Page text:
Baloian Farms Details Steady Squash Market; Richard Cowden Discusses
FRESNO, CA - What’s love got to do with it? In this industry, everything. The love and care each grower puts into their crops is essential to putting quality produce on the table, and Baloian Farms knows this well. With the squash market on my mind, I had the chance to chat with the company’s Richard Cowden, Squash Commodity Manager.
“Currently we are harvesting soft squash—zucchini and yellow squash—as well as hard squash varieties—Butternut, Spaghetti, and Acorn—in mainland Mexico,” Richard told me. “We have about another month of production remaining in the harvest cycle and are currently steady and into promotional volumes.”
The next transition period for Baloian will occur in mid-May when its production areas will move from mainland Mexico to Baja California, and then to Central California and the Coastal California growing areas. Richard relayed that the company’s year-round squash program continues to strengthen every year, and Baloian is planning to add additional promotional capabilities for its customers this summer.
As of now, Richard explained that the squash market is on the up and up.
“The volume shortages in late February and early March have now recovered, and we expect good production forecasts for April,” he said. “As the market continues to correct itself, there will be a competitive landscape in the short-term, but we anticipate production normalization to assist this market settle down and the competitive landscape to shift from fierce to complementary by the end of April and beginning of May.”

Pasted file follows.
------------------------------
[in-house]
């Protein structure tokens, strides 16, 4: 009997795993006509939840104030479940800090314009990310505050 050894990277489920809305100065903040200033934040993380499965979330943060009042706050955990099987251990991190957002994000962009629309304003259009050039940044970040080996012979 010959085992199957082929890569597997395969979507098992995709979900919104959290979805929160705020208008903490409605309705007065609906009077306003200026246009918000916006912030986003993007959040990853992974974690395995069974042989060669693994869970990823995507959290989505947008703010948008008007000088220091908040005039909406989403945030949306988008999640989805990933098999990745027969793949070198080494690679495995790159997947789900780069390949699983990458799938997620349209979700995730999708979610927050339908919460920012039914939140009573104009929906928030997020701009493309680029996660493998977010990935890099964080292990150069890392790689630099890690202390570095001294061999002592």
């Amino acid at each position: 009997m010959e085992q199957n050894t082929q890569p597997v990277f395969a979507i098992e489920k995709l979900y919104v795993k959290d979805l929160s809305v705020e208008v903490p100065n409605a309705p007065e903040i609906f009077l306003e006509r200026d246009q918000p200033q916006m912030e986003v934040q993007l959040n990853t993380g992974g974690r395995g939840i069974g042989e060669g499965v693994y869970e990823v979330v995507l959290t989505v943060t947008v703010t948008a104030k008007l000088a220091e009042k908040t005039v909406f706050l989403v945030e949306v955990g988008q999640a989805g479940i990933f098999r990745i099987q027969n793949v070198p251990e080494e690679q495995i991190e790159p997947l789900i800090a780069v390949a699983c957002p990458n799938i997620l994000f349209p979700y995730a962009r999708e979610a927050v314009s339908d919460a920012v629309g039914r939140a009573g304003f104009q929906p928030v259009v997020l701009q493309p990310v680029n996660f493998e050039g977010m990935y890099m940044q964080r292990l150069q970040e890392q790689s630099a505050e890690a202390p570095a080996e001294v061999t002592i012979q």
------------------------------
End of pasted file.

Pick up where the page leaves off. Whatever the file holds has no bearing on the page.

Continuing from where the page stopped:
According to Richard, this year resulted in some production inconsistencies.
“Growing conditions may have been challenging, but fortunately we have a great team that does a fantastic job with post-harvest handling. The squash that we brought to market had very consistent shape, size, and color. We are very proud of the high quality that we provided this year,” Richard noted. “It’s satisfying to know we produced product with distinction that was enjoyed on dinner tables. Currently, we are into steady volume and continue to maintain a high-quality pack.”
Various weather events over the past six months have posed challenges for Baloian, Richard added. Fortunately, the grower harvests from multiple growing areas simultaneously, which helps insulate its production capabilities that otherwise would be strained from adverse weather events.
“This diversification affords that if one district experiences conditions not optimal for production, we have other districts to compensate and keep our customers supplied with consistently reliable product availability and quality,” Richard concluded. “The cool weather events experienced in February eventually led to March being a very challenging month from a volume standpoint, but April is showing signs of consistency in harvest and promotional opportunities for our customers.”
The love clearly runs deep with this squash provider, from its growing operations to its customer relationships. For more updates in the squash category and beyond, keep coming back to ANUK.